From Breeder Reactors to Butterflies: Risk, Culture, and Biotechnology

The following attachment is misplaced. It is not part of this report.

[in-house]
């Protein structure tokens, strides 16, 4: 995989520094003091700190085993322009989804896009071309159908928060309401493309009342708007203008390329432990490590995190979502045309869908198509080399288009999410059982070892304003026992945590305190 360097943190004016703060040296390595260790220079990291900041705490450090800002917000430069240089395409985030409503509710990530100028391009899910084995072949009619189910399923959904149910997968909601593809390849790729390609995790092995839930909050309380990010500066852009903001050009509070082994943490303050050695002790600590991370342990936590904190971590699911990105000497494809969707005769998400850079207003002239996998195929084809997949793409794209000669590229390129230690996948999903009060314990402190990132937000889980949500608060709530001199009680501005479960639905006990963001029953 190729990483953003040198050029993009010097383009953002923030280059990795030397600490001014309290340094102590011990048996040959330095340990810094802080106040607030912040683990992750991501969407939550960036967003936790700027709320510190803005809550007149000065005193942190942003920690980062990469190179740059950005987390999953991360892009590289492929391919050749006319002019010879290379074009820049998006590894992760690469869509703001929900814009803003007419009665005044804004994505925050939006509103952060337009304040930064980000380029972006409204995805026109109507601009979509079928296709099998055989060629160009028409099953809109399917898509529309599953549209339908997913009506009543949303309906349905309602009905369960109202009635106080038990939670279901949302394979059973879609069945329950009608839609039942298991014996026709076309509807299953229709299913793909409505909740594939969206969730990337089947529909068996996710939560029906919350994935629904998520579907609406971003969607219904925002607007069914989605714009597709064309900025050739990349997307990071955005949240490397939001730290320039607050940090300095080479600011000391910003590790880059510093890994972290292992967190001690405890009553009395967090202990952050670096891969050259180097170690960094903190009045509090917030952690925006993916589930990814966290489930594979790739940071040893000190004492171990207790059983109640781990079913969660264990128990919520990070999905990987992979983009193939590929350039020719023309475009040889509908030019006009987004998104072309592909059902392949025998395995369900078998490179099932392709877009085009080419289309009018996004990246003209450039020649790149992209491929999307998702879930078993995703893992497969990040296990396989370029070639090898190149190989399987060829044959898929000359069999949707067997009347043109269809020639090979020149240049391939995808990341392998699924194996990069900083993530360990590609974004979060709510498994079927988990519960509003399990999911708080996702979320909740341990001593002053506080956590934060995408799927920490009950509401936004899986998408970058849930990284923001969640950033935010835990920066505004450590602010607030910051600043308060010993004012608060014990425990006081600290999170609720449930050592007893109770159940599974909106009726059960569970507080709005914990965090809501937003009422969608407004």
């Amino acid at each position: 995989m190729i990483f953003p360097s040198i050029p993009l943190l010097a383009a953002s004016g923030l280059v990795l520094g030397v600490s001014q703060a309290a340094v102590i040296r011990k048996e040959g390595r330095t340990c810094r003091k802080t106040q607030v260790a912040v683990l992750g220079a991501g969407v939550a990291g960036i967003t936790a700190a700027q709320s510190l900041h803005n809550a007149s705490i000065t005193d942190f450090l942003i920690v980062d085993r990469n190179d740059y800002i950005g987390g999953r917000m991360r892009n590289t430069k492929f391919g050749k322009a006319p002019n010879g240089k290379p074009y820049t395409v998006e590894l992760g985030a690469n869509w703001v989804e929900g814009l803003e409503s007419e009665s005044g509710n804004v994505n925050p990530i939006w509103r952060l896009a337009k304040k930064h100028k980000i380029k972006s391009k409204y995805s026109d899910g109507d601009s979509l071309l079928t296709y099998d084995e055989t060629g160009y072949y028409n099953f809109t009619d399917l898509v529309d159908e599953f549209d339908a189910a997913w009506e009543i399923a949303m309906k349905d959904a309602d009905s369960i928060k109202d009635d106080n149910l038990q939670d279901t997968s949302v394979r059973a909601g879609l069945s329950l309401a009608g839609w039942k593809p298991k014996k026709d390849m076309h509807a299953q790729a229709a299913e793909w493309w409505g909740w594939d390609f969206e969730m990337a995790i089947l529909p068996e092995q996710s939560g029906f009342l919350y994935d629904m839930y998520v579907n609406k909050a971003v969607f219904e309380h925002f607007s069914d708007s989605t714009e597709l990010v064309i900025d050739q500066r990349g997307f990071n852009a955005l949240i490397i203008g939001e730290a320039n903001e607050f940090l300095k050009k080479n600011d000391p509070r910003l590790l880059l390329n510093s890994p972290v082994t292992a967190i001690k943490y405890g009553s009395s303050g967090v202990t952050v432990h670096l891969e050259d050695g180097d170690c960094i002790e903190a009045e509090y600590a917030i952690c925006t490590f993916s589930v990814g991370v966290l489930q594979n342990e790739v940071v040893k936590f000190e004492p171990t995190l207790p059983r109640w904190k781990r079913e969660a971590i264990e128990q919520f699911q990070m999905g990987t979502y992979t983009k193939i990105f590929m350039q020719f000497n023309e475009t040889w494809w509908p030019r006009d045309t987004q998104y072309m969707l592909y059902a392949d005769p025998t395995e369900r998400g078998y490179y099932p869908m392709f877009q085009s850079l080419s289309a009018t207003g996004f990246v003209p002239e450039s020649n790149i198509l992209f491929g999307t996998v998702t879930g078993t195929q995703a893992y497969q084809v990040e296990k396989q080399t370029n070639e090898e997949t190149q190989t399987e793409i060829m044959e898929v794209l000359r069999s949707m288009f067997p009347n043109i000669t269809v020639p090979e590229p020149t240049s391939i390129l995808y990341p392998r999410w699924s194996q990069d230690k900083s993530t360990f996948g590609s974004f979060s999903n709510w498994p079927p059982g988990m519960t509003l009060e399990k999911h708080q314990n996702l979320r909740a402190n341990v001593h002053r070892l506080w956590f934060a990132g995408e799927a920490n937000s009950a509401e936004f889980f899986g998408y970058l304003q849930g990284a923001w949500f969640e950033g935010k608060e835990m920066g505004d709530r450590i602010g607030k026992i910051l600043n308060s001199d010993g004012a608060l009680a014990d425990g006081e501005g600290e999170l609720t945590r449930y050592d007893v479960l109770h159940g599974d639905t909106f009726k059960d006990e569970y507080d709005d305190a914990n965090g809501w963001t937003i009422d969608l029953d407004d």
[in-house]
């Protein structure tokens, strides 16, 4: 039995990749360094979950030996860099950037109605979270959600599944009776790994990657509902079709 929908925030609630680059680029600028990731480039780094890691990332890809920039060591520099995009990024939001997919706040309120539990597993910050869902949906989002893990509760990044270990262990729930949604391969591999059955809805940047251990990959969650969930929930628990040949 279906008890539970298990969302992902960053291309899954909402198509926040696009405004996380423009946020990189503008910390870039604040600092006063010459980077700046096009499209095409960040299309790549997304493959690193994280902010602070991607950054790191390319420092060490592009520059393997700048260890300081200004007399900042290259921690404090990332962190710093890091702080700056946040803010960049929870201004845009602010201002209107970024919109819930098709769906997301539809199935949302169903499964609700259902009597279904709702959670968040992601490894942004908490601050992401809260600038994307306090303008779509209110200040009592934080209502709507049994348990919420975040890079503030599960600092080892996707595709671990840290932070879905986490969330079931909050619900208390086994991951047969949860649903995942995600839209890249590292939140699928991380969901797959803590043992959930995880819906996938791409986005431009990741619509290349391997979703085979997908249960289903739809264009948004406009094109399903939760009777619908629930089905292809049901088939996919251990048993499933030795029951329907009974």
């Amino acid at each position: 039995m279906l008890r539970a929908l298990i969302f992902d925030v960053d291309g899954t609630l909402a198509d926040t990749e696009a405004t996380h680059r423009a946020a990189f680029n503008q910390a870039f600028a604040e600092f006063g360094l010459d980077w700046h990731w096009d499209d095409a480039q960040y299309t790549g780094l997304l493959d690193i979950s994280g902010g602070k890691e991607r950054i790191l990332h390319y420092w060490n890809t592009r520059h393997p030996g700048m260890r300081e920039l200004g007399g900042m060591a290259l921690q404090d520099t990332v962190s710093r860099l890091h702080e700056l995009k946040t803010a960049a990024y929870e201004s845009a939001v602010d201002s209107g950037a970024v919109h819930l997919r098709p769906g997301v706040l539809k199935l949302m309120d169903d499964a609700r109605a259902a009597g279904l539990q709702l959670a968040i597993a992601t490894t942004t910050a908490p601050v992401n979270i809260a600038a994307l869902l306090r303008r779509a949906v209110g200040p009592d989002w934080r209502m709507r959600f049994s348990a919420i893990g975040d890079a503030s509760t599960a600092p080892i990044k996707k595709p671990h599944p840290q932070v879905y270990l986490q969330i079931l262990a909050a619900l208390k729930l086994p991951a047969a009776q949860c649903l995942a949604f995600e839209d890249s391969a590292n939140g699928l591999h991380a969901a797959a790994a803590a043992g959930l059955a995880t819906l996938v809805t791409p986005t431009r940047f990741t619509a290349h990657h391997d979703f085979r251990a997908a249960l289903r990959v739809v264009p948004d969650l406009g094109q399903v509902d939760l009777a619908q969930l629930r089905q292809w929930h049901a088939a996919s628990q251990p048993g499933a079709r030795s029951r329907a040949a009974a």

Social theories of risk suggest that a combination of scientific and cultural perspectives converge to influence risk perception. This article first surveys sociological perspectives suggesting that risks from modern technological development have become predominant concerns in the social consciousness. Particular attention is given to those theses describing how social elements work to create perception of risks in relation to new technologies. The themes that emerge from this survey are then related to comtemporary debates concerning biotechnology. Specific attention is given to recent controversies regarding genetically modified crops, and parallels are drawn between debates over nuclear power and biotechnology. A procedural ethic for public discourse and decision making over the diffusion of genetically modified foods is offered. Ethical and social theories are linked with the hope that by recognizing the social dimensions of debates over new technologies a broader framework for conducting risk analysis may emerge.
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